Six month old here, but he's taking oxygen at night, pre-cautionary, because his windpipe is growing in a little tight. All the growth and everything has been fine, kid's a champ, but reading about all the ventilator shortages and people not catching their breath for two weeks freaked us the horsefeathers out. Dealing with that, and how to deal with our families around all this, has honestly been the most frustrating part. Feeling like you're asking them some huge favor to take a little more precaution than normal (even though the parents are all over 60), and then on the flip side feeling like the world's biggest horsefeathers telling your parents they can't hold their first grandkid. All the while me and my wife both working from home with him already crawling into every sharp corner he can find, knowing my mom has offered multiple times to come watch him. Fun horsefeathering times man.
Setting aside the science and the levels of precaution and all that, I think Judas touched on the more important point, which has been tough for me too with it being the first kid. It's your kid, you set the rules, and everyone should respect them regardless of how overcautious they might seem to someone.
Yeah, this is our second. We've got a two year old as well. She used to go to my parents twice a week, and my in-laws once a week. So they all got lots of time with her. It's been heartbreaking when she wants to go see them and we have to tell her she can't. And there's no good way to explain it to her right now in a way that wont just scare her.
And of course, the grandparents all want to see her as well. At one point they were all trying to convince us we should let them watch the older girl even if they can't see the younger. That makes no sense, of course. If the two year old gets sick, you better believe everybody in the house will get sick.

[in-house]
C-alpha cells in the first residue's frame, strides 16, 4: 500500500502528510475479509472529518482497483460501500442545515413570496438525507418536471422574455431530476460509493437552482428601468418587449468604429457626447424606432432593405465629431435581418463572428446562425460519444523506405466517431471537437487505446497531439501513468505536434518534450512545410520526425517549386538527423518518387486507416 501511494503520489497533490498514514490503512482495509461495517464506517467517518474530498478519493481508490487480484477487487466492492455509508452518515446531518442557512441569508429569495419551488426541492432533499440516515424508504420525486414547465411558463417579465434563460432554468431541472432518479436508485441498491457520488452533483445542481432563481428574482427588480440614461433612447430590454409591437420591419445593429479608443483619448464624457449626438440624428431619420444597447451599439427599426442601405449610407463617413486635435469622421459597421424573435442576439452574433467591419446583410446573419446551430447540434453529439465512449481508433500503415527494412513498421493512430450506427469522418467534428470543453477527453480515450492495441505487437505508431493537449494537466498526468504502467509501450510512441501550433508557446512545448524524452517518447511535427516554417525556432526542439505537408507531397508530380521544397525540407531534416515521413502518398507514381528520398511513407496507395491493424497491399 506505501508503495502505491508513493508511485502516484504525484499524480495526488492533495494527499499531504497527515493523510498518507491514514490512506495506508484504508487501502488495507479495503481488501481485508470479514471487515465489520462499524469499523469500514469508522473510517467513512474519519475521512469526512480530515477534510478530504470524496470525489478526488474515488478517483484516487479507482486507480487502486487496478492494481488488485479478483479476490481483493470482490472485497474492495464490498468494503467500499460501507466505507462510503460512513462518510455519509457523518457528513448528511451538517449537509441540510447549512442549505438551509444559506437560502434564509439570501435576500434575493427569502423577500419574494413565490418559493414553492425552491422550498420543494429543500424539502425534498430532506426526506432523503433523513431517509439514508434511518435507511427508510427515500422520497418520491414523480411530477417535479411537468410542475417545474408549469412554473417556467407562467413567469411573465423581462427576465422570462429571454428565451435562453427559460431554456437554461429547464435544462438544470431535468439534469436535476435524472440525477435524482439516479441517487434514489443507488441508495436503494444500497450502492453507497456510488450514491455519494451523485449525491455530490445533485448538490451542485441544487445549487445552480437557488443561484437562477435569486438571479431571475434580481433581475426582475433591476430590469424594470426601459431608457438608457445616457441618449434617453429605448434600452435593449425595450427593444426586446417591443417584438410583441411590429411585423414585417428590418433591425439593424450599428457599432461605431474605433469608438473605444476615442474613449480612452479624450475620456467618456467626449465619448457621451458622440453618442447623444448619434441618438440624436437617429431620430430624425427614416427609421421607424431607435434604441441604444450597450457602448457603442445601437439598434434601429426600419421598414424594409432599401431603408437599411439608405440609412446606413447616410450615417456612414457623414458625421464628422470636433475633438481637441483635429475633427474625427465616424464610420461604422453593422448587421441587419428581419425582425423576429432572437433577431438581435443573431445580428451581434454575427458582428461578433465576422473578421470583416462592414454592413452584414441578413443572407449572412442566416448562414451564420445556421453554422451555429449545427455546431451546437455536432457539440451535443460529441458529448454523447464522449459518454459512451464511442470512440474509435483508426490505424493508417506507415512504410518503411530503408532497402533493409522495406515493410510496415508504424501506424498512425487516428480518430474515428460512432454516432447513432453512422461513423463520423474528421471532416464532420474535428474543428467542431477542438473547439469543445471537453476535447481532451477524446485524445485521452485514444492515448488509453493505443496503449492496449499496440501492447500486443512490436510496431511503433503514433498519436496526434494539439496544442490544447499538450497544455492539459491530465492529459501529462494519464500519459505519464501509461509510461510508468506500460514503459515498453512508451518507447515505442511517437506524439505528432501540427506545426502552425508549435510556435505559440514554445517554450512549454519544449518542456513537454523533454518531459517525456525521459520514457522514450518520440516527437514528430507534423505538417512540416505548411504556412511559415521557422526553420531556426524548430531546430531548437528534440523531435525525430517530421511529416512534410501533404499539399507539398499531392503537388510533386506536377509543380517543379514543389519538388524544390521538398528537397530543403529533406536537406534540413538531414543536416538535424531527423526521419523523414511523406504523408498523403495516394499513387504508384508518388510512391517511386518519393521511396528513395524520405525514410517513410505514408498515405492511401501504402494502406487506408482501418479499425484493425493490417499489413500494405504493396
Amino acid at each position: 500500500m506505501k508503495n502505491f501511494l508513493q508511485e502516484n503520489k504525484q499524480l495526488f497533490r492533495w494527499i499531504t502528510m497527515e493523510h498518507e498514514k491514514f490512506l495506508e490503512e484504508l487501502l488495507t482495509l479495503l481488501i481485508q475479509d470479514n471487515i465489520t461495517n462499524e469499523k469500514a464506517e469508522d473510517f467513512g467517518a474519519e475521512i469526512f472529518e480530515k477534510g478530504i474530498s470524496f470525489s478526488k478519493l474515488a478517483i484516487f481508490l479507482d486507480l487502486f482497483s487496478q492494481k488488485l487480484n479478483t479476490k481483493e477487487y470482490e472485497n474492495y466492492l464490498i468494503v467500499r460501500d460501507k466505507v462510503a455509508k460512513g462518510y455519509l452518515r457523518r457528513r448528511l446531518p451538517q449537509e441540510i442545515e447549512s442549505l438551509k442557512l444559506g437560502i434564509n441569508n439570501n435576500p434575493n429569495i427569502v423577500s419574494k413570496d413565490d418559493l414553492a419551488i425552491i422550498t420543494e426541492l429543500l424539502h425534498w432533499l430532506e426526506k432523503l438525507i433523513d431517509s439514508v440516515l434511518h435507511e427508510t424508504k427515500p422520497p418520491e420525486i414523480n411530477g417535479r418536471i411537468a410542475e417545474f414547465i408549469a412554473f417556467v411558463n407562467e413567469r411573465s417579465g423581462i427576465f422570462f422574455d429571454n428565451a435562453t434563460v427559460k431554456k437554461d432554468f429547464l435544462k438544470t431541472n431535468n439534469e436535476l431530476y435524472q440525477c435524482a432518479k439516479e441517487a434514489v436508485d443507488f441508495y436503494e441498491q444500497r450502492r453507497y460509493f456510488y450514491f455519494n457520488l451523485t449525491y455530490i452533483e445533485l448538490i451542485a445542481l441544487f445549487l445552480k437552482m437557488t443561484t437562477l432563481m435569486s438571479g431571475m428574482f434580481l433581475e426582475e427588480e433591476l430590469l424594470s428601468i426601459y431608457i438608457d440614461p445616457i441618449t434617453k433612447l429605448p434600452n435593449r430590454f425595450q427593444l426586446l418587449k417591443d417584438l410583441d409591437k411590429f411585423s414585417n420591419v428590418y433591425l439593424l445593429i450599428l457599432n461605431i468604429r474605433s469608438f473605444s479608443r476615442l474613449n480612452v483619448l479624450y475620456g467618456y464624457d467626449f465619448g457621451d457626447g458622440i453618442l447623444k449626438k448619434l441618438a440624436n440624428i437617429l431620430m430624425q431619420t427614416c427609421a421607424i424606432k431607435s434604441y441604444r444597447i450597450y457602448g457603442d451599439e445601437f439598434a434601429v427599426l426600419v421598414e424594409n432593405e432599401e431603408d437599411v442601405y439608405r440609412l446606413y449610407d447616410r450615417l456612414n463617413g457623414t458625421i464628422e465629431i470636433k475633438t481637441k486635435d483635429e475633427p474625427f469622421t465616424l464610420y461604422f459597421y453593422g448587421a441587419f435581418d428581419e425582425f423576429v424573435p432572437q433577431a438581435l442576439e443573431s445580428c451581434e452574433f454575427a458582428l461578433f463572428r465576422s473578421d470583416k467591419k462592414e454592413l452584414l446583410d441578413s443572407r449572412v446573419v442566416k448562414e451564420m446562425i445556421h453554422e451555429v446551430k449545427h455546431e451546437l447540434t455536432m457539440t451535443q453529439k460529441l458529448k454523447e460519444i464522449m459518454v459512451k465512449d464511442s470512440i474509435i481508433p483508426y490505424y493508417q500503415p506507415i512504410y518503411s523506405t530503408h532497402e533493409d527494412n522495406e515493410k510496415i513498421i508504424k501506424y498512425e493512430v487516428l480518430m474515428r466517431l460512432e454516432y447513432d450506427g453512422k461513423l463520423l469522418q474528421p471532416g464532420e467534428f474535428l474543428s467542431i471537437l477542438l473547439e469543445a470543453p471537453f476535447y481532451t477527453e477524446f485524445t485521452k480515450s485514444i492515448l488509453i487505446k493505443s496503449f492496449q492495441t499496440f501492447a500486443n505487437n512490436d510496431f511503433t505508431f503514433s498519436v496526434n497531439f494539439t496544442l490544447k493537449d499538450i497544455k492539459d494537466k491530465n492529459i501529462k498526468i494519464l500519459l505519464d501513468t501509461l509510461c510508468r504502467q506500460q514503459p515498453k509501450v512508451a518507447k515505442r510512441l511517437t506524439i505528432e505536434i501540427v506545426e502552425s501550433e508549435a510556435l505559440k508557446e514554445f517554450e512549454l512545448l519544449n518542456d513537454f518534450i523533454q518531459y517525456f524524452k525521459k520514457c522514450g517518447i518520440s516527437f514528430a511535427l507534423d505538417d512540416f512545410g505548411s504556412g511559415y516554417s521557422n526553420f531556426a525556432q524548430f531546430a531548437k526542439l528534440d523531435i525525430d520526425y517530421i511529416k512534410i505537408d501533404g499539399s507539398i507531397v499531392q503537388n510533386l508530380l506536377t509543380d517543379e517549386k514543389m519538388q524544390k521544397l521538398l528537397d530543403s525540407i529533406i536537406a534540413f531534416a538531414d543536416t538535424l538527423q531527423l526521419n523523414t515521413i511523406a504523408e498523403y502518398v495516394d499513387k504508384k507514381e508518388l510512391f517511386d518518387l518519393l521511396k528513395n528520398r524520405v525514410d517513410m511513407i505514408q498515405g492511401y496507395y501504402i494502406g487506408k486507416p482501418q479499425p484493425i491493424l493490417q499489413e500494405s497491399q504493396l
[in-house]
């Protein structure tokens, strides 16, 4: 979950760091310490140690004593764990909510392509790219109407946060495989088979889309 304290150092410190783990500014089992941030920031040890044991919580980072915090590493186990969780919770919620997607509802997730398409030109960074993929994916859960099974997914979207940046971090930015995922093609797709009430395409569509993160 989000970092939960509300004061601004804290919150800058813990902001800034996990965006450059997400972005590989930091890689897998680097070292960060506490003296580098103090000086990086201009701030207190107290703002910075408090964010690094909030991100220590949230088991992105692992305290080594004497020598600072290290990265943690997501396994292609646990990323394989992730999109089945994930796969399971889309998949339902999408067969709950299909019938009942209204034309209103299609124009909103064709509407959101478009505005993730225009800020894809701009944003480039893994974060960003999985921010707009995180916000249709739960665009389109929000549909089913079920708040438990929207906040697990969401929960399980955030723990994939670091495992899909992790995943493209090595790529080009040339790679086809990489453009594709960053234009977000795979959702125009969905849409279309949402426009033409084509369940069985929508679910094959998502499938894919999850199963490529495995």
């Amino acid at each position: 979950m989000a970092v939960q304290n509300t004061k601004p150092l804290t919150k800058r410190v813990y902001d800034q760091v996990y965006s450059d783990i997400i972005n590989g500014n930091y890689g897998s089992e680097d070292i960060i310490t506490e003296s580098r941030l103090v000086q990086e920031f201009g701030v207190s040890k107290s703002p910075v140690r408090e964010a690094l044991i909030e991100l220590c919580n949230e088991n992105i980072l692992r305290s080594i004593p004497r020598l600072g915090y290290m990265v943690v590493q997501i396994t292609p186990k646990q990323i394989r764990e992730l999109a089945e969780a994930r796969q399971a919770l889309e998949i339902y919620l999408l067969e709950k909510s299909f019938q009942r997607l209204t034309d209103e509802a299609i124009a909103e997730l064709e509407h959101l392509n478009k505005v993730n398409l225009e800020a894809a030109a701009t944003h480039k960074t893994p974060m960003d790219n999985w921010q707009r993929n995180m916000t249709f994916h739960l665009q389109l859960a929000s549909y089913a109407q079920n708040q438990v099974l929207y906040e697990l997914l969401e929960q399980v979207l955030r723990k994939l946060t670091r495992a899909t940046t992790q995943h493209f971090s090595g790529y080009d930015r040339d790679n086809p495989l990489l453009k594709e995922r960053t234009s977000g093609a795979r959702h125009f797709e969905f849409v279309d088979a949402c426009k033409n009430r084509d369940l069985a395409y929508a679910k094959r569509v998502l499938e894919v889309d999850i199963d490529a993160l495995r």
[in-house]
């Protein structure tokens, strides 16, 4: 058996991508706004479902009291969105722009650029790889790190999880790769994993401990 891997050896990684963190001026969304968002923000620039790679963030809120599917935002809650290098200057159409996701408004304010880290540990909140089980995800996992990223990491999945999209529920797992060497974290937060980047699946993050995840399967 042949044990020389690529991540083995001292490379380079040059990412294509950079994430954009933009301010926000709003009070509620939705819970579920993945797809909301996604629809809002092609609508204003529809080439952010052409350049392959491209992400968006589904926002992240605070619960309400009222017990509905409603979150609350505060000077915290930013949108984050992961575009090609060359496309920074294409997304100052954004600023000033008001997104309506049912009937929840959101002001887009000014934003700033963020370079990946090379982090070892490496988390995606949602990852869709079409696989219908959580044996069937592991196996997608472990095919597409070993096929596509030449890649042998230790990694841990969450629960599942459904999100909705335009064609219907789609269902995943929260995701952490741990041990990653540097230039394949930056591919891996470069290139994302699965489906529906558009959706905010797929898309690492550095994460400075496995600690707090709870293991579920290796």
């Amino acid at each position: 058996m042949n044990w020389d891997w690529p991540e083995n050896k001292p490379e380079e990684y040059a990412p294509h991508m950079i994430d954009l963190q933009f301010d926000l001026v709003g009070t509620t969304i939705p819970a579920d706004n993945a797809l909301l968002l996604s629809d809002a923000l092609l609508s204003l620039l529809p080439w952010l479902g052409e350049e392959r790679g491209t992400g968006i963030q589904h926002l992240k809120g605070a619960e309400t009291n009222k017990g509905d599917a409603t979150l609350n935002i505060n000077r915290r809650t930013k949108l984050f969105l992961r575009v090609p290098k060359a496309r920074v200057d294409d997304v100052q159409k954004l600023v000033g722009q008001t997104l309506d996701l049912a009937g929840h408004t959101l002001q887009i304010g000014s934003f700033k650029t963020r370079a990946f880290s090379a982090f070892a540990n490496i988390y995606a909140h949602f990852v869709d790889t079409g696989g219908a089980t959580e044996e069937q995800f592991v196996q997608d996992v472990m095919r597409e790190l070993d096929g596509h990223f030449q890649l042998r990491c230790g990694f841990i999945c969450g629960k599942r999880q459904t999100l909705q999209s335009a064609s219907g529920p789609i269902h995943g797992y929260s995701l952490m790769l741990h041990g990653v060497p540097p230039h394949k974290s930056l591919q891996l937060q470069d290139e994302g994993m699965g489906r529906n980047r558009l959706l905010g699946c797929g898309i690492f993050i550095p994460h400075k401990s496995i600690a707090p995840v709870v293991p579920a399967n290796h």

I handled setting the boundaries with my family well. I simply told them that my daughters' safety is my only priority as a parent. And while I'd love for them to be happy too, if I can't manage that in a way that doesn't interfere with their safety then it's just not a priority.
They weren't necessarily happy. My dad had already booked an appointment with his barber. But he cancelled it and bought one of those silly informercial devices to cut your own hair with a vacuum. He'll look stupid for a couple months, but he gets to see his granddaughter. That's what was important to him.
But my in-laws... their priority has always been themselves. And if my wife (and by extension my daughters and I) aren't catering to their every whim then we aren't being reasonable in their eyes. My wife has always insisted on being the one to communicate boundaries to them -- and the timid way in which she does it seems to be why they just ignore her. And when they do so it's suddenly too uncomfortable for her to handle with grace, so we capitulate as often as not.
It's getting to the point that I'm going to have to start taking point on this stuff if she can't begin to assert herself. They already don't like me, so I don't really care.
Scary stuff dealing with respiratory distress during this. My daughter had a nasty cough from November - March that required albuterol before bedtime (something about cold weather and dry air, I guess). But I can't imagine needing to be on oxygen during this. I'm sorry you're going through that.